The Ramban Synagogue
Almost hidden beneath the grand Hurvah synagogue, the Ramban synagogue is the oldest Rabbinical synagogue in Jerusalem. Although humble in size, it attracts many locals, and being open for all, it offers a peek to the special lifestyle of ultra-orthodox Jews.
History and Archaeology of the Ramban Synagogue
The Ramban synagogue is said to have been founded by the Rabbi Moshe bar Nachman Girondi in 1267. Known by his acronym “Ramban”, in his visit he found much neglect in the Jerusalem, and only a few Jews who worked as painters. He formed a synagogue, apparently on Mount Zion, but it was moved to its current location in the 14th century, when Jews settled in today’s Jewish Quarter. In the 15th century Rabbi Ovadia of Bartenura described it as ” built upon columns, and it is long and narrow..” Indeed the structure is narrow and long, and has a single row of columns. Its capitals are possibly column bases from late antiquity, but its vaults are typical to the time of the Crusaders. In the 16th century CE the Ottomans authorities ordered to lock it because of “noisy ceremonies” disturbing the Muslims in the adjacent mosque. During the following centuries the synagogue became a flour mill, a cheese factory and even a mosque. Only in 1967, after the six-day war, the building was reverted to a synagogue, exactly 700 years since its foundation.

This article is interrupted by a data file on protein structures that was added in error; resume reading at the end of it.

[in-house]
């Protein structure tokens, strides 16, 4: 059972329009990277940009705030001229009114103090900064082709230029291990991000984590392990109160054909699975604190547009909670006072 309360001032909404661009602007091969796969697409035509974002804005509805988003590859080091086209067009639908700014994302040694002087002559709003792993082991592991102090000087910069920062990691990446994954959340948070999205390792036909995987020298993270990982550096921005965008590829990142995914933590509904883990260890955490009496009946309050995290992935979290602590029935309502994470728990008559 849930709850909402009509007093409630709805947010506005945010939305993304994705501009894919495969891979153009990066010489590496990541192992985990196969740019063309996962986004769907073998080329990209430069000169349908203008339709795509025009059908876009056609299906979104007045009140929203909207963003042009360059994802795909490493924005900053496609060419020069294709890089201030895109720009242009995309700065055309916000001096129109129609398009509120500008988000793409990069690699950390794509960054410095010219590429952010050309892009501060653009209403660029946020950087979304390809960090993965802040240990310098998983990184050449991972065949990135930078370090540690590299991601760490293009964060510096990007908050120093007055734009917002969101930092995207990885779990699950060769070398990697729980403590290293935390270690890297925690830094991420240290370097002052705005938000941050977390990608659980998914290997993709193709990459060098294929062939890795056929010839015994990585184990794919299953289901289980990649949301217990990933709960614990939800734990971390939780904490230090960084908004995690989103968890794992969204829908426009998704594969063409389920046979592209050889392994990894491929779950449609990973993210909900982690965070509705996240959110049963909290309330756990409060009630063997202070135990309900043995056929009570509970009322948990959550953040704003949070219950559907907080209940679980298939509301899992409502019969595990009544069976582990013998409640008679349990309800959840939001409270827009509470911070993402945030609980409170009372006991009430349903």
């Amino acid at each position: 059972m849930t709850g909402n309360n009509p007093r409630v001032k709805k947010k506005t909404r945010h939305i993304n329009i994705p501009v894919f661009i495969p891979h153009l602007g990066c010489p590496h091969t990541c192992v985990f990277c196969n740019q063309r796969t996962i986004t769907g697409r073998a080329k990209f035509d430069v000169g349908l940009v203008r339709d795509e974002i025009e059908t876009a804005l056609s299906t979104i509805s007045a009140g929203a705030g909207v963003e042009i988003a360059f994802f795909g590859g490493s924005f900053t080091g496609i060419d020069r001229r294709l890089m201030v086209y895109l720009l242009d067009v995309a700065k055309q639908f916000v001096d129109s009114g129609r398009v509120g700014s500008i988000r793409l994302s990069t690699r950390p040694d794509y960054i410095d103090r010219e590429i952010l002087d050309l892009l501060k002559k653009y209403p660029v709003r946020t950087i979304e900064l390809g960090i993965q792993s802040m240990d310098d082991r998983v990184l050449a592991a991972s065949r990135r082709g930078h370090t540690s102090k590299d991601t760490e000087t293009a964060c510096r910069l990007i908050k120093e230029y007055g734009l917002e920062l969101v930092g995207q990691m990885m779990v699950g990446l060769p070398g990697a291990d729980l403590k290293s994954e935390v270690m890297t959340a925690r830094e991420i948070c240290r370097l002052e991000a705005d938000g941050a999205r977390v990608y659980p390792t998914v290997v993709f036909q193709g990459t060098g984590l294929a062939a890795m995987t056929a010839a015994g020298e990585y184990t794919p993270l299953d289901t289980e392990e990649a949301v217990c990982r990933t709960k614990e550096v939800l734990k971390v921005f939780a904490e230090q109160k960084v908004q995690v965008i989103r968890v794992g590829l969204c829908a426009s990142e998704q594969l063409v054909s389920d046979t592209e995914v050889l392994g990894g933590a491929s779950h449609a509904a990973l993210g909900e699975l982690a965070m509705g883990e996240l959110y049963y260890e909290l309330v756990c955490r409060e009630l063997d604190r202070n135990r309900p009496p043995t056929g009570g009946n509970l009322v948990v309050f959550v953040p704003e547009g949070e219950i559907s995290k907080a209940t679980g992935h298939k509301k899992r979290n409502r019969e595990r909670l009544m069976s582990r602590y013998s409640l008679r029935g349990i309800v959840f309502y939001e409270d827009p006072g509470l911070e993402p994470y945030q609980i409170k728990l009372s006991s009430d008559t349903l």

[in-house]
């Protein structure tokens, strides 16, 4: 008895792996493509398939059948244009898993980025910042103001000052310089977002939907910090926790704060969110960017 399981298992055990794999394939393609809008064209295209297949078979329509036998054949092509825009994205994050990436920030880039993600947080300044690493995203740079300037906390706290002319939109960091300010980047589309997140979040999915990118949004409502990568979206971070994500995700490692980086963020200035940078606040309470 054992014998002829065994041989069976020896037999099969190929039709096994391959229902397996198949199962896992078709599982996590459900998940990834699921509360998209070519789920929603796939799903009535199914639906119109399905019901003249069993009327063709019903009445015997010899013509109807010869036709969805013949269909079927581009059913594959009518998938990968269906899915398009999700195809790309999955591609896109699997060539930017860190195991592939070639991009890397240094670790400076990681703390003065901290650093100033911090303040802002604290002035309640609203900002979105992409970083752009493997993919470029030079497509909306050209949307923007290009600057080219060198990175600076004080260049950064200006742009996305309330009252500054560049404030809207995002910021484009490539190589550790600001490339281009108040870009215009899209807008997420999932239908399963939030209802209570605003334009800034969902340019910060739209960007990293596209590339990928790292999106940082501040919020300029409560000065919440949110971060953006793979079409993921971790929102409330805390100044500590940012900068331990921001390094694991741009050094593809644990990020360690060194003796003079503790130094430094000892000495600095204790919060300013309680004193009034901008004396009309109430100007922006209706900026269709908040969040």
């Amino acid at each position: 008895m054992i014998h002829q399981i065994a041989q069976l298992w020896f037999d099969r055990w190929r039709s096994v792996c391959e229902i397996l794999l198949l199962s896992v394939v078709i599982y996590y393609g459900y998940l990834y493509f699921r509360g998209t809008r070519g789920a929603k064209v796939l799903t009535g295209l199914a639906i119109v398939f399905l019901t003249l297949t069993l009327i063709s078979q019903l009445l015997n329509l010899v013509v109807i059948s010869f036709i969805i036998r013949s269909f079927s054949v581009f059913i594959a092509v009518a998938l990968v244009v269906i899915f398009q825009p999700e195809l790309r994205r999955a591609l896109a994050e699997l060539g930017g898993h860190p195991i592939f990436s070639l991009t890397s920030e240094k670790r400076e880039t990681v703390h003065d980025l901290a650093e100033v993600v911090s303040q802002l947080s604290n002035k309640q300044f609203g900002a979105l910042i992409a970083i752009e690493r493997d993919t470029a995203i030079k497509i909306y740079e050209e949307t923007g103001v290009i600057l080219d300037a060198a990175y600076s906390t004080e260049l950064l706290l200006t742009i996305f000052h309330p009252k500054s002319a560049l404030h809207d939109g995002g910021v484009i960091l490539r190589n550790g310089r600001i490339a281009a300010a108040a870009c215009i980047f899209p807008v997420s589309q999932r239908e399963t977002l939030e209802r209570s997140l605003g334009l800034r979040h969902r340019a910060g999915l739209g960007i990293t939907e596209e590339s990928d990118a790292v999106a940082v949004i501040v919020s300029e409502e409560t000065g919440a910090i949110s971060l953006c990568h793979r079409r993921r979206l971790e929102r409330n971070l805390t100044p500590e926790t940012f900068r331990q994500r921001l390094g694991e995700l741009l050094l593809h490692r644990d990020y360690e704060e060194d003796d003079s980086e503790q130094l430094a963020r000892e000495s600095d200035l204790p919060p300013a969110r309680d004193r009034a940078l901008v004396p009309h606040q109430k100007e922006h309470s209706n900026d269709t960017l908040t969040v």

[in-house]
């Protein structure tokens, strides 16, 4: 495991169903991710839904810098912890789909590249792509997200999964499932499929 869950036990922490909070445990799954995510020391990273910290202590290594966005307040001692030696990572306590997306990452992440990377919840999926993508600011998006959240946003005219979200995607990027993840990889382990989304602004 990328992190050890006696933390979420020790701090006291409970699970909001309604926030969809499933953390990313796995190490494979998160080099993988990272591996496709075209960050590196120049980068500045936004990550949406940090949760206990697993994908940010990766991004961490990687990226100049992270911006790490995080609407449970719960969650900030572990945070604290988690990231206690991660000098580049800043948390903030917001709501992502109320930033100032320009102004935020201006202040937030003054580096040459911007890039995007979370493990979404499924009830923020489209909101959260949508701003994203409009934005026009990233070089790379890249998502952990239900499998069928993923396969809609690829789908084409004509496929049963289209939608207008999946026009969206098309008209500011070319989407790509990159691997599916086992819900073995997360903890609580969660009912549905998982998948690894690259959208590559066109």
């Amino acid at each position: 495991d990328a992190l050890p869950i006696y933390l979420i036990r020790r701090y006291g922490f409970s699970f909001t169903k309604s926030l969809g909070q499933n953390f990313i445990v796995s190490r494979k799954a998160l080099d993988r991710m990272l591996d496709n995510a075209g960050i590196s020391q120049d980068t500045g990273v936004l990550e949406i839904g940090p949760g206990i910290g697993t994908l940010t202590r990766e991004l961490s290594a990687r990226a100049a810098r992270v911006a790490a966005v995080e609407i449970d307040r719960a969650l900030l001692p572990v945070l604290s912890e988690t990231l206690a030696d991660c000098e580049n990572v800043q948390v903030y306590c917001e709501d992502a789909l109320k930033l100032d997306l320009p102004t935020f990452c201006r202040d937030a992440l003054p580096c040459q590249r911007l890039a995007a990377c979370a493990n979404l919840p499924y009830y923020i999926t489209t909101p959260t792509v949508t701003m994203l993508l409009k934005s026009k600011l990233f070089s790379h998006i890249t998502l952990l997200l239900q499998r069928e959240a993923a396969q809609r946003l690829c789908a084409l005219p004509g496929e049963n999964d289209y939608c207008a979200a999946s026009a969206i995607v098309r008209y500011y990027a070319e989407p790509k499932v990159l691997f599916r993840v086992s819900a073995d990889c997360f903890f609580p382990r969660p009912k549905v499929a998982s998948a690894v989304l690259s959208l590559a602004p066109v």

Did the Ramban synagogue have a Quran?
Among others, the Ramban synagogue is also unusual for having to “arks” to hold torah scroll. By local tradition one was added as the Muslim authorities in the past forced the Jewish community to also hold a Quran in the synagogue.
Touring the Ramban Synagogue
Today the Ramban Synagogue serves the local Ashkenazi community, but is open for all to visit, free of charge. A tour of the Ramban synagogue can be combined in a day tour of Jerusalem.